Professor and Chair
I am interested in the general area of ecological and evolutionary physiology
and endocrinology: the study of functional traits of organisms, their underlying
(endocrine) regulation, and the significance of their variation in the natural
world. I have investigated organismal energetics, thermal physiology, exercise
performance capacities, and growth regulation, and I have included studies on
thyroidal, gonadal, and adrenal endocrine systems. My general approach crosses
traditional levels of biological organization from biochemical to behavioral and
includes a blend of laboratory and field research. I stress the importance of
field experiments solidly grounded in natural history. RESEARCH STATEMENT
Carsia, R. V., P. McIlroy, R. M. Cox, M. Barrett, and H. B. John-Alder. 2012. Effects of food restriction on steroidogenesis in dispersed adrenocortical cells from Yarrow’s Spiny Lizard (Sceloporus jarrovii). Gen. Comp. Endocrinol. 178:306-313.
Golinski, A., H. John-Alder, and L. Kratochvíl. 2011. Male sexual behavior does not require testosterone in a lizard (Coleonyx elegans, Eublepharidae). Horm. Behav. 59: 144-150
John-Alder, H.B., R.M. Cox, G.J. Haenel, and L.C. Smith. 2009. Hormones, performance, and fitness: insights from natural history and endocrine experiments on a lizard (Sceloporus undulatus). Int. Comp. Biol. 49(4): 393-407.
Cox, R. M., V. Zilberman, and H. B. John-Alder. 2008. Testosterone stimulates the expression of a social color signal in Yarrow’s Spiny Lizard, Sceloporus jarrovii. J. Exp. Zool. 309A: 505-514.
Carsia, R. V., R. M. Cox, M. Barrett, P. McIlroy, and H. B. John-Alder. 2008. Adrenal steroidogenesis in reptiles: insights from dispersed adrenocortical cells from Sceloporus lizards. Pages 57-88 IN: Recent Advances in Non-Mammalian Adrenal Gland Research. Ed. A. Capaldo. Research Signpost, Kerala, India.
Cox, R.M., M.M. Barrett, and H.B. John-Alder. 2008. Effects of food restriction on growth, energy allocation, and sexual size dimorphism in Yarrow's Spiny Lizard, Sceloporus jarrovii. Canadian Journal of Zoology. 86:268-276.
Cox, R.M. and H. B. John-Alder. 2007. Increased mite parasitism as a cost of testosterone in male striped plateau lizards Sceloporus virgatus. Functional Ecology 21: 327-334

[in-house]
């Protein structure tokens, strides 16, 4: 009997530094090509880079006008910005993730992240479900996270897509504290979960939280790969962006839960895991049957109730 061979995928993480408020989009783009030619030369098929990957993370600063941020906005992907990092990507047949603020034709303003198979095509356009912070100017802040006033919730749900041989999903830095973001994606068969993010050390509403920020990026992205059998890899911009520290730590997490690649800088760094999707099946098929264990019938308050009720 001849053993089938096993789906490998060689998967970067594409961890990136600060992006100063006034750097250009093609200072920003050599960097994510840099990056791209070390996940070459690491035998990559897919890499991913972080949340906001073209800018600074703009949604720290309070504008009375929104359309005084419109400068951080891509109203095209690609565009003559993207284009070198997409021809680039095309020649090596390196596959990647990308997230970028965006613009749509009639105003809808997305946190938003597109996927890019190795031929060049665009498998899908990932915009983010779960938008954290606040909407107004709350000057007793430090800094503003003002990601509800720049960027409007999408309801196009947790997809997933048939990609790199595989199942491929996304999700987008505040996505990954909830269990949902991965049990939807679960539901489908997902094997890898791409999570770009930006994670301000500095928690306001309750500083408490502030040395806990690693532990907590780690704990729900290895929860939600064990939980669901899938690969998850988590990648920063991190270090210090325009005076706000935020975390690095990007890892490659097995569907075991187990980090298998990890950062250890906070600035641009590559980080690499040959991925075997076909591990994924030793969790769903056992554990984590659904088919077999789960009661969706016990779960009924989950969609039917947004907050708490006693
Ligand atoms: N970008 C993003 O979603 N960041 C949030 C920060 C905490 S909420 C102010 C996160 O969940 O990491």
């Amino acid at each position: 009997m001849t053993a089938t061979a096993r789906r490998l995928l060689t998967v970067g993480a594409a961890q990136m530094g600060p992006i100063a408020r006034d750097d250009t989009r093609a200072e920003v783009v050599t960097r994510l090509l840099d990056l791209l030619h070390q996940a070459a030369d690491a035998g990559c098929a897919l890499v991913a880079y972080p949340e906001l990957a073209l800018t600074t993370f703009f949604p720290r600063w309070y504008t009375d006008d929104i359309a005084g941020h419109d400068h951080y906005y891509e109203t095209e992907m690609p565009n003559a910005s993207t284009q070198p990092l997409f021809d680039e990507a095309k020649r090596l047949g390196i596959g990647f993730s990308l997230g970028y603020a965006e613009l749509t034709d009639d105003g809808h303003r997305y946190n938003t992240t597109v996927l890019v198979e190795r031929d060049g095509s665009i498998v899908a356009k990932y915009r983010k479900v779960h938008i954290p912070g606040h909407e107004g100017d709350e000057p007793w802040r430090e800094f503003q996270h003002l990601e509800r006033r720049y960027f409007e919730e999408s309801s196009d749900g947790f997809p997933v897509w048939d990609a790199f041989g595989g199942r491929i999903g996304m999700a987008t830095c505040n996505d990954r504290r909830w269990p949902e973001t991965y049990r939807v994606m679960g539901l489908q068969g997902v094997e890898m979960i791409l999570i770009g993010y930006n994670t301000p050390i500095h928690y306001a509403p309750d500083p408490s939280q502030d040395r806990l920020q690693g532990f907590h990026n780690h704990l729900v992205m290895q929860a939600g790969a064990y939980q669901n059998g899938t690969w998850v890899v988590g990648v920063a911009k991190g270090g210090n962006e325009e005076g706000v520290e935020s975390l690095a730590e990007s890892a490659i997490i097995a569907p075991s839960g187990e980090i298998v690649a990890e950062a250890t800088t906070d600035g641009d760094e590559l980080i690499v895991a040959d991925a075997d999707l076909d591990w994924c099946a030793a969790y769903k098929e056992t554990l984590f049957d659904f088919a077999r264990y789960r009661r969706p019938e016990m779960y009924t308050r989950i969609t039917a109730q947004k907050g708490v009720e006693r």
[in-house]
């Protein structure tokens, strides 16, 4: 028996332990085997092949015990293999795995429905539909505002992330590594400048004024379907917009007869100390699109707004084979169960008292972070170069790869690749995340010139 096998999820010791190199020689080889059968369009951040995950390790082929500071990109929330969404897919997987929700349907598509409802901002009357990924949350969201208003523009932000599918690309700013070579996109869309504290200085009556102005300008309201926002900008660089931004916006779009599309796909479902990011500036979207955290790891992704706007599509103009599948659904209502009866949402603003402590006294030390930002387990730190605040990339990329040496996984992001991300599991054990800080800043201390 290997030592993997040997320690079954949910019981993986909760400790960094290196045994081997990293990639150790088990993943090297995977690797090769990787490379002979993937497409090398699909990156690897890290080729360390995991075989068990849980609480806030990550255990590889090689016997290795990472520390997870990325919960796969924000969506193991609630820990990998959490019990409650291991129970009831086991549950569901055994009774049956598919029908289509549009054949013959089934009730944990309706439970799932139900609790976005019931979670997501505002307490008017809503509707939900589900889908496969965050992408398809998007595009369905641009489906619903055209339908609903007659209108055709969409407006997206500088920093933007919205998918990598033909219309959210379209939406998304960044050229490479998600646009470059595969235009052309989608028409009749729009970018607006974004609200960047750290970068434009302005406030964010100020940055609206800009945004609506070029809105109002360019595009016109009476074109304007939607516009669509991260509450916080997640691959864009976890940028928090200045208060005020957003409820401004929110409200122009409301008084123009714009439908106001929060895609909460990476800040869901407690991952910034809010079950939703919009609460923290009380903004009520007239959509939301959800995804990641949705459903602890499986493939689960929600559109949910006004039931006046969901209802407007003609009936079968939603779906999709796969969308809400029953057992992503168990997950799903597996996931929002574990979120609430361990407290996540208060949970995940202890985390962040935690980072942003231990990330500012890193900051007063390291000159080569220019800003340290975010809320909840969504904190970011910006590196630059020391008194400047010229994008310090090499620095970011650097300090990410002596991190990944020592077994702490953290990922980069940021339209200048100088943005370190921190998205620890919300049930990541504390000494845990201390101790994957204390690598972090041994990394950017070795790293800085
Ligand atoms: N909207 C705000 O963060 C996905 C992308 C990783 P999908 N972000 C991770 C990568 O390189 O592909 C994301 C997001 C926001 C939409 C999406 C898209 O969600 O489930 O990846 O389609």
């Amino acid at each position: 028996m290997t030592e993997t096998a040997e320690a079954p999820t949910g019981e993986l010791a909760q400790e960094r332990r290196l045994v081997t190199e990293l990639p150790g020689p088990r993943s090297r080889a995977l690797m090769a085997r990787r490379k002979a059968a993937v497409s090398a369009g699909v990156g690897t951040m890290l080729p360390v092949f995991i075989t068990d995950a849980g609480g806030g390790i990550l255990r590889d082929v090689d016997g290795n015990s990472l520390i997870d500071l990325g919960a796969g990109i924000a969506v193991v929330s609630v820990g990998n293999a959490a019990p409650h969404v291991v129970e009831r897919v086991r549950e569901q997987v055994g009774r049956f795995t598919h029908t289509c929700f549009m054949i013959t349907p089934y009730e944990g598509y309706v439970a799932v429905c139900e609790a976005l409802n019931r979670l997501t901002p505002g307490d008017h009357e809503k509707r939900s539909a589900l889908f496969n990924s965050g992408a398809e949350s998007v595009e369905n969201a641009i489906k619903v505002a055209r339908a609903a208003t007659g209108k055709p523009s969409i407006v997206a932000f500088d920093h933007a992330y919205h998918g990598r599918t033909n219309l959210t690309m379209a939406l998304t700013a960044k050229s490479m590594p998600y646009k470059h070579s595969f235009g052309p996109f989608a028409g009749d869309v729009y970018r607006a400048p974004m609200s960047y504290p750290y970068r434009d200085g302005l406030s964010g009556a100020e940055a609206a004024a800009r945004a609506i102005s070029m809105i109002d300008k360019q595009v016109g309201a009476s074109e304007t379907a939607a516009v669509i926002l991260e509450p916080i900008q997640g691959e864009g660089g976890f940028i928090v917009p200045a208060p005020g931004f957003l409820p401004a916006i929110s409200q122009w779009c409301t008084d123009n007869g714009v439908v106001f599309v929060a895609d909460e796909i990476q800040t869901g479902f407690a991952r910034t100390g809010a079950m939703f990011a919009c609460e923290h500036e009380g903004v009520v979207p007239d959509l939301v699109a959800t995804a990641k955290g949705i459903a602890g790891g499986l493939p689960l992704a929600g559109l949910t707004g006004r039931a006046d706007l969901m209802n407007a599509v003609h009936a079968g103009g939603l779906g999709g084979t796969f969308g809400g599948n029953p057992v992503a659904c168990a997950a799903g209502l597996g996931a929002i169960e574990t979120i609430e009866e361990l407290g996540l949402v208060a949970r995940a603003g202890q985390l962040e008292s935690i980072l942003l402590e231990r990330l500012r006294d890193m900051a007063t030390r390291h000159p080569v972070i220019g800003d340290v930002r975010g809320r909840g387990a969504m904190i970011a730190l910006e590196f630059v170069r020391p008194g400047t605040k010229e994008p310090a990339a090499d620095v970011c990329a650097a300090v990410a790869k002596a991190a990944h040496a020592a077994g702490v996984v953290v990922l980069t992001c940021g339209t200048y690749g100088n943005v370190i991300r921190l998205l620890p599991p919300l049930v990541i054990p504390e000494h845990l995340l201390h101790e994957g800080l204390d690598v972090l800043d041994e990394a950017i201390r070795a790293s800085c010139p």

John-Alder, H. B., R. M. Cox, and E. N. Taylor. 2007. Proximate developmental mediators of sexual dimorphism in size: case studies from squamate reptiles. Integrative and Comparative Biology. 47:258-271.
Cox, R.M. and H.B. John-Alder. 2007. Growing apart together: the development of contrasting sexual size dimorphisms in sympatric Sceloporus lizards. Herpetologica. 63: 245-257.
Cox, R. M., M. A. Butler, and H. B. John-Alder. 2007. The evolution of sexual size dimorphism in reptiles. Pages 38-49 IN: Sex, Size, and Gender Roles: Evolutionary Studies of Sexual Size Dimorphism. Eds. D. J. Fairbairn, W. U. Blanckenhorn, and T. Szekely. Oxford Univ. Press. Oxford, UK.
John-Alder, H. B. and R. M. Cox. 2007. Development of sexual size dimorphism in lizards: testosterone as a bipotential growth regulator. Pages 195-204 IN: Sex, Size, and Gender Roles: Evolutionary Studies of Sexual Size Dimorphism. Eds. D. J. Fairbairn, W. U. Blanckenhorn, and T. Szekely. Oxford Univ. Press, Oxford, UK.
11:704:360. ANIMAL PHYSIOLOGICAL ECOLOGY (3) Prerequisites: 01:119:101-102. Organism-environment interactions with emphasis on the limitations that the physical environment places on normal function. Focus on responses of animals, including man, to extreme environments.